- Your post/zip code – To find out what’s going on in your neighborhood
- Your industry (i.e, Freelancing) followed by ” major news”, “import news” and “major changes for ” – Keep up to date with the industry news
- “New mentoring group” for . . . – refine for your geographic location to find mentoring groups when they are set up or hold events (if you need a business mentor)
- Your competitors company name – If you know of multiple companies that do the same thing, keep an eye on what they are doing in terms of marketing, sales, news, products etc – useful for new ideas.
- Your co-working freelancers company names – the same as above
- Your dream and hobby subjects – Be if for travel, photography, fashion or food, there is life outside of work. Keep up to date on new sites and news.
Over the past few months I have experienced many examples of people running scared (or being too busy).
I received an invoice for services (which I considered were delivered very badly), which I rejected (with an explanation letter), and never heard another thing again. I have been sent various quotations for various bits of work – and not one of the companies or individuals has followed up the quotation with a phone call or email. A company I was working with made a small mistake, and actually sent me an email saying they assumed (with no communication from me) that I would no longer want to work with them and that they would not be invoicing me for the work done thus far.
I am seeing the same similar situations with some of the companies I am working for. I was asked to consult about recruiting and interviewing technical staff for a company. A lot of interviews were arranged, but so few people actually bothered to turn up for the interviews. No phone calls, no explanations, and no reasons – they just didn’t bother to turn up.
And the same is true for demos from companies bidding for a rather large Business Intelligence software sale to one of my customers – four companies booked for demonstrations; two didn’t bother to turn up.
The point of this is – for whatever reason, it should be getting easier out there to find customers, win business and make money.
After all, all you need to turn is turn up, make contact, and follow up.
No body else seems to be bothering to do this.
This scene appears in a wide range of movies (pick from Brazil, the Fifth Element, Hudsucker Proxy, Secret of My Success or a dozen more).
The scene it shows is of alpha-boss type character walking down a (normally grey and dim) corridor. Running behind them, trying to keep up are 3 to 12 YES MEN – all waving pieces of paper. Whatever the boss wants, whatever the question, whatever the need – the answer is YES. (The photo shown as an illustration is Rudy Rhods ‘yes men’ waiting for Korban Dallas to give an answer from the movie, the Fifth Element).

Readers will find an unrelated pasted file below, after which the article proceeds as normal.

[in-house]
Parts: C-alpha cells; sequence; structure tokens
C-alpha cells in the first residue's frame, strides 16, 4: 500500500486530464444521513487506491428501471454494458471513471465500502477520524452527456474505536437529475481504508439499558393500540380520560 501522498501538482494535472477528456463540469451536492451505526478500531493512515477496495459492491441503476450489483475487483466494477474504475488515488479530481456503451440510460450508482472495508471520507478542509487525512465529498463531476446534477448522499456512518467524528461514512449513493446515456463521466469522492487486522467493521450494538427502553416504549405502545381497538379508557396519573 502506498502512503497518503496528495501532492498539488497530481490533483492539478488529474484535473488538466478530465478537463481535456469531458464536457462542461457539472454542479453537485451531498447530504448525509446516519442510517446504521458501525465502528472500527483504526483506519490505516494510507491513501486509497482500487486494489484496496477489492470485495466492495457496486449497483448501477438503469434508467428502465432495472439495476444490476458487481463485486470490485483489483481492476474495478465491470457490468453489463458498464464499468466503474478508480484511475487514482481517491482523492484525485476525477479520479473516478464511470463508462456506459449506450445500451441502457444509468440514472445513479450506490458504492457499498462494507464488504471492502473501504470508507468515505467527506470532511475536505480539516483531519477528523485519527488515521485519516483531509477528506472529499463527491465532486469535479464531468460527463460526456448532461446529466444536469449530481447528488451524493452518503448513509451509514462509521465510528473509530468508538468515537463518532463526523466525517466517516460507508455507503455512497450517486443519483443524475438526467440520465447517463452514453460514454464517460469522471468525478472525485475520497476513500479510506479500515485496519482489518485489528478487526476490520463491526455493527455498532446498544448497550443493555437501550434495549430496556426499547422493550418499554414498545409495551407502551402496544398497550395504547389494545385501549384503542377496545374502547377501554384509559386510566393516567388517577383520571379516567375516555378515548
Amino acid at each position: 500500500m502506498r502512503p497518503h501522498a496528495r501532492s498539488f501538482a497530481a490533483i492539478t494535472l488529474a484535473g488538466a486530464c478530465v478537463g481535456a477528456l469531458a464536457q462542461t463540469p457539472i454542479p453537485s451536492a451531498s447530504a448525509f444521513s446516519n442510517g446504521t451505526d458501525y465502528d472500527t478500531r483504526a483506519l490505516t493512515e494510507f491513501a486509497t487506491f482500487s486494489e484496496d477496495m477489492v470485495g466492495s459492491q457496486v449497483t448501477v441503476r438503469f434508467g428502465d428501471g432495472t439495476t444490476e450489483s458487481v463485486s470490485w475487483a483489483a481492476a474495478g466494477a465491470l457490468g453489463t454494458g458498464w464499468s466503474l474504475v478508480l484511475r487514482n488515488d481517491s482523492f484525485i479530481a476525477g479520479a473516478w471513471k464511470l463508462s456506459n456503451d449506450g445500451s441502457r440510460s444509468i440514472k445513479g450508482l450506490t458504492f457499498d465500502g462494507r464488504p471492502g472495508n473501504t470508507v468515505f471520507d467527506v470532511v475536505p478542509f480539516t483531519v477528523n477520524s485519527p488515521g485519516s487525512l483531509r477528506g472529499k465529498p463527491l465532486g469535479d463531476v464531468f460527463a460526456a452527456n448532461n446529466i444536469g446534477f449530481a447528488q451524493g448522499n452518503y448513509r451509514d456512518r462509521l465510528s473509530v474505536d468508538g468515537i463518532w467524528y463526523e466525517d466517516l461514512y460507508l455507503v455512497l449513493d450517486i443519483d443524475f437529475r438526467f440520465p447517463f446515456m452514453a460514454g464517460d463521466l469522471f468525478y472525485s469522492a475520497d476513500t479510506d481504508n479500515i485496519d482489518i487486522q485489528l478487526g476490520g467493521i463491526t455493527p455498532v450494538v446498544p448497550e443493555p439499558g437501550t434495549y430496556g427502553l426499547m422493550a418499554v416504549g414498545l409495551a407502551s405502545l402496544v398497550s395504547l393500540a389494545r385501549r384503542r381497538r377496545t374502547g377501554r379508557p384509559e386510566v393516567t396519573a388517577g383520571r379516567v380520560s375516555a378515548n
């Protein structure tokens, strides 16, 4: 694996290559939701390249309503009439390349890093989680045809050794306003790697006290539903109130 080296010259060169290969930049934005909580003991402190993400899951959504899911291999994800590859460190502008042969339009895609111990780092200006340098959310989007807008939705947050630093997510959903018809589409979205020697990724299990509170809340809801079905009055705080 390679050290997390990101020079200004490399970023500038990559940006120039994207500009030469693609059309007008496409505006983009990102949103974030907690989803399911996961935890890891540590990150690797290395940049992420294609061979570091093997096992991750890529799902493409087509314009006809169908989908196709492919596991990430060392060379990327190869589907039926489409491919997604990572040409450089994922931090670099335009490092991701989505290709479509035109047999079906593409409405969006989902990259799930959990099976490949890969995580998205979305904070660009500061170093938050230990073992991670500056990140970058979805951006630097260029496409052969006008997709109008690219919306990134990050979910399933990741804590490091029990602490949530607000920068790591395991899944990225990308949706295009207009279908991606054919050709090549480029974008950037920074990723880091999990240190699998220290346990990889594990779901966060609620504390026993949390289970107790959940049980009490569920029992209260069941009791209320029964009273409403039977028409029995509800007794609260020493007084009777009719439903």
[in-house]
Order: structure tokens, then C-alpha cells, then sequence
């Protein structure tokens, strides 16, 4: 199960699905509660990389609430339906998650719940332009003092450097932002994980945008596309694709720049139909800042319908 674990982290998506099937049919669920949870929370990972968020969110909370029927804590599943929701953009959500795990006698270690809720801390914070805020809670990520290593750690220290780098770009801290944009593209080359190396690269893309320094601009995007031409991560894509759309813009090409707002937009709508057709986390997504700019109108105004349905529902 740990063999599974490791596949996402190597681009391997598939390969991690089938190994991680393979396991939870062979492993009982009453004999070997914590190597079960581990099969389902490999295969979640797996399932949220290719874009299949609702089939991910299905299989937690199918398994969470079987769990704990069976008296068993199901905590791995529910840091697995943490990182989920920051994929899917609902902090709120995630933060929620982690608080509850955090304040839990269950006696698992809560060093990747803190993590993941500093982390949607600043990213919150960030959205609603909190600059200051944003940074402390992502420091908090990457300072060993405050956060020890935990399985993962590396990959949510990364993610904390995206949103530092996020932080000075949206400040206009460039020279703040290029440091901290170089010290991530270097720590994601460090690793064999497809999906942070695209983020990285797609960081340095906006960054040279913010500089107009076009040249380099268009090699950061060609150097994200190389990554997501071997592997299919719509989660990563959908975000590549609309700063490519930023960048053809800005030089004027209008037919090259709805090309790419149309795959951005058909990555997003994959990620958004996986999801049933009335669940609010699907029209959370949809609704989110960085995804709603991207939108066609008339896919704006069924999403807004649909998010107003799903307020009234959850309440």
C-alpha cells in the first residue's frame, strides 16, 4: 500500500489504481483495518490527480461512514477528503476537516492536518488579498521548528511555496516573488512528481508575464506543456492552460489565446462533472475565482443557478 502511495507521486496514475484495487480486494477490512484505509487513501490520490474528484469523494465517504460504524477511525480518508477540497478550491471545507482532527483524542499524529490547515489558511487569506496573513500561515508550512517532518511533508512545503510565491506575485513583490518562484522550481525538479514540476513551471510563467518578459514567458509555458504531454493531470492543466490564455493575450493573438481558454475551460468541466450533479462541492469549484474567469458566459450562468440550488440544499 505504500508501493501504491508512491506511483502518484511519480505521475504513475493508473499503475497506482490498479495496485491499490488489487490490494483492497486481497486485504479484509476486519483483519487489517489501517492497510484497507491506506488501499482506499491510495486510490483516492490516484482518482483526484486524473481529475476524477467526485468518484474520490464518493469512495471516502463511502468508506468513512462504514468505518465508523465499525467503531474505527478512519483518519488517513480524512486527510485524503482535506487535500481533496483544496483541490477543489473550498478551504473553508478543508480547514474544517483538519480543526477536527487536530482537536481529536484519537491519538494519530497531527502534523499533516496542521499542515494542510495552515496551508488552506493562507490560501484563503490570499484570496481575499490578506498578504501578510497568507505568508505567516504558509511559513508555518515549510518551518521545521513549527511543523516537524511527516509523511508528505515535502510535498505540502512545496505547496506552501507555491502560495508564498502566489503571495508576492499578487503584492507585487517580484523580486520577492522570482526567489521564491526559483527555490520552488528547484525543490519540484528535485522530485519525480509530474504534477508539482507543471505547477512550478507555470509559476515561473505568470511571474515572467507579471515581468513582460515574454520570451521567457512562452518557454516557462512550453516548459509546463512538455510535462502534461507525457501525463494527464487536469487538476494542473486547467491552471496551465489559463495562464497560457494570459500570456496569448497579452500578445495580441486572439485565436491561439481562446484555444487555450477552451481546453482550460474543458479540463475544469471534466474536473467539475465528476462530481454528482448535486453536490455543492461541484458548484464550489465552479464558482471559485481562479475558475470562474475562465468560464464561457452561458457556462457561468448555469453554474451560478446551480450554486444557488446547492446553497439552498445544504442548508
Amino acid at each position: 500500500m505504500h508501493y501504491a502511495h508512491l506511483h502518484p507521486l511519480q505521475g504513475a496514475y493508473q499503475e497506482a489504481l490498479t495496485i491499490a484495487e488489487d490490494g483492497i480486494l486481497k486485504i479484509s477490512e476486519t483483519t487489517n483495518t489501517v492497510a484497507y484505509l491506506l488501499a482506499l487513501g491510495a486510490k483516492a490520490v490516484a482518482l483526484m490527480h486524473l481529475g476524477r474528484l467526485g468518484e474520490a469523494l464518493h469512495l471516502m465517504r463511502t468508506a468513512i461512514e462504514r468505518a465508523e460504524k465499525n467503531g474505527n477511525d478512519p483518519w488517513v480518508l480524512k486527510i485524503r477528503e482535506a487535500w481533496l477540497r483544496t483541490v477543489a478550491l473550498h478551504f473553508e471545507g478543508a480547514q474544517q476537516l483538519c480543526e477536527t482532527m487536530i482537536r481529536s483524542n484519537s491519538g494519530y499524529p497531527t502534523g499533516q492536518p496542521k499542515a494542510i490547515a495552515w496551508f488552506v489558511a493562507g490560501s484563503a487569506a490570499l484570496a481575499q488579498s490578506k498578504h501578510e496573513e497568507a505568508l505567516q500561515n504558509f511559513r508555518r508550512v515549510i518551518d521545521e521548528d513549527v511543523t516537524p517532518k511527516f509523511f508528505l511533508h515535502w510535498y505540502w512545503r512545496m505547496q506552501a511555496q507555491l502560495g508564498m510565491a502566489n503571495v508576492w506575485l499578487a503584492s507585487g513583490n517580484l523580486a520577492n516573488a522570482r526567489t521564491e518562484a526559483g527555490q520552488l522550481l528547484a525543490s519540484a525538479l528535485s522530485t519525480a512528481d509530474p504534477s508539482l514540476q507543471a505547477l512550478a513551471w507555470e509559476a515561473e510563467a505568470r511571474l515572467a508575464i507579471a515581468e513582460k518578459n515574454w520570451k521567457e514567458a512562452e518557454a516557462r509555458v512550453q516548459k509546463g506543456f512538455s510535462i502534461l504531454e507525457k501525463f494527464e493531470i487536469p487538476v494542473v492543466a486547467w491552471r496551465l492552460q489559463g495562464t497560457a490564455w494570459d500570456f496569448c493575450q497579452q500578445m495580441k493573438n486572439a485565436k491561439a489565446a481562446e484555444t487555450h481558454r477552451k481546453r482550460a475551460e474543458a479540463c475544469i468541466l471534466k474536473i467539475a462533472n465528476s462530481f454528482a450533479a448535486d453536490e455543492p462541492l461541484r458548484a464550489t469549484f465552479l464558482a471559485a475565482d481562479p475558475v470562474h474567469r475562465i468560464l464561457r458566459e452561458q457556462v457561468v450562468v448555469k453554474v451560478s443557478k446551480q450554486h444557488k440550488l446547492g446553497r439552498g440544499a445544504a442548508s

So what’s the point of this movie scene, and how does it relate to freelancing?
Permies are Afraid to Give Bad News
When you are a permanent employee, the perception is that the boss is asking for confirmation. They are asking for you to confirm their decision, agree with their strategies, underline their thinking. In a nutshell, they are asking you to say Yes. After all, the boss is the person who can grant you pay rises or can turn your working day into a living hell.
But as a Freelancer or Contractor, we are brought in to give expert advice. Sometimes, this means saying No. Sometimes it means giving bad news.
The Art of Giving Bad News
But, there is an art to giving bad news. Even when somebody is paying you to review a system or help make an executive decision, bad news and No is not an answer that they will want to hear. At least, not only bad news.
I have years of experience of delivering bad news to customers and senior managers. For whatever reason, the last 2 or 3 months for me has seen a major increase of review projects, where the news was not going to make the manager a happy person.
So I present my suggested steps for delivering bad news to anyone who is paying you to deliver good news:
- Nobody likes surprises. Before delivering the No or bad news, hint in a side chat that the news may not be so good (but you need some more time to review). Allow them some time to adjust to the idea.
- Be specific on your reasons. Don’t just deliver the bad news – say why you have come to your decision – but don’t go overboard either. One or two strong reasons will be sufficient
- Don’t deliver a problem – nobody likes the bearer of bad news. Give the bad news, but follow up immediately with suggestions to change the situation (“I have reviewed your processes and they don’t work. BUT, we can turn this around by…..”)
- When you make suggestions – give 2 or 3 options, and make a recommendation on which you would select. Don’t go overboard on the number of suggestions, this will just add confusion.
- If possible, deliver the bad news in person, but have a supporting document with the recommendations to leave behind for them to think about.
- Don’t be afraid to charge to make the suggested improvements. If you were being paid for a review, it’s just the review and suggestions you are being paid to deliver. Give them ways out with a price tag.
- Don’t go overboard on the selling of the turn-around options – otherwise it could appear as you are delivering bad news just to up-sell. Sometimes, it is prudent to deliver possible solutions on the basis that “Anybody could make these improvements – but if you would like, I would be happy to quote for them, or you could make the changes yourself”
- If it’s down to an individual in the company, don’t name names or point fingers (unless explicitly asked to do so). Normally, just highlighting the problem allows managers to see the department or person responsible.
- Keep to the facts, and don’t turn into a doom sayer. Using big disaster type words (catastrophe, calamity, cataclysm, disaster, worthless, etc) will just make people throw up defences.
- If it’s your fault (something you have done in the past), admit it. Don’t try to hide the fact or blame others. Offer to make the suggested corrections or improvements at your own cost.